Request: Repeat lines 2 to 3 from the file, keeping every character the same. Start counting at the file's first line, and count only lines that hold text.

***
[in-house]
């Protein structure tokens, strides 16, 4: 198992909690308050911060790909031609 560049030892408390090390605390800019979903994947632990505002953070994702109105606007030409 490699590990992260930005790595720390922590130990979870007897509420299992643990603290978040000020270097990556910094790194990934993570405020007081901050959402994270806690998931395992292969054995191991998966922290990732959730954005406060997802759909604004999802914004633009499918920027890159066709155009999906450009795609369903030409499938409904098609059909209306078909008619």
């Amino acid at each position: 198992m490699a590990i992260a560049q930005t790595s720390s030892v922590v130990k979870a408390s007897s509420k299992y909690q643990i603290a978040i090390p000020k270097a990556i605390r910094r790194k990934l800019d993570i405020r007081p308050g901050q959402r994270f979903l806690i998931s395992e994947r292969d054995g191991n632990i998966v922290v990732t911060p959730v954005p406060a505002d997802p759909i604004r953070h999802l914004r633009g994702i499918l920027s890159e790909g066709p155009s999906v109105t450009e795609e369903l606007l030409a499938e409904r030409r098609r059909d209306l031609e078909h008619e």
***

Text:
């Protein structure tokens, strides 16, 4: 198992909690308050911060790909031609 560049030892408390090390605390800019979903994947632990505002953070994702109105606007030409 490699590990992260930005790595720390922590130990979870007897509420299992643990603290978040000020270097990556910094790194990934993570405020007081901050959402994270806690998931395992292969054995191991998966922290990732959730954005406060997802759909604004999802914004633009499918920027890159066709155009999906450009795609369903030409499938409904098609059909209306078909008619």
């Amino acid at each position: 198992m490699a590990i992260a560049q930005t790595s720390s030892v922590v130990k979870a408390s007897s509420k299992y909690q643990i603290a978040i090390p000020k270097a990556i605390r910094r790194k990934l800019d993570i405020r007081p308050g901050q959402r994270f979903l806690i998931s395992e994947r292969d054995g191991n632990i998966v922290v990732t911060p959730v954005p406060a505002d997802p759909i604004r953070h999802l914004r633009g994702i499918l920027s890159e790909g066709p155009s999906v109105t450009e795609e369903l606007l030409a499938e409904r030409r098609r059909d209306l031609e078909h008619e």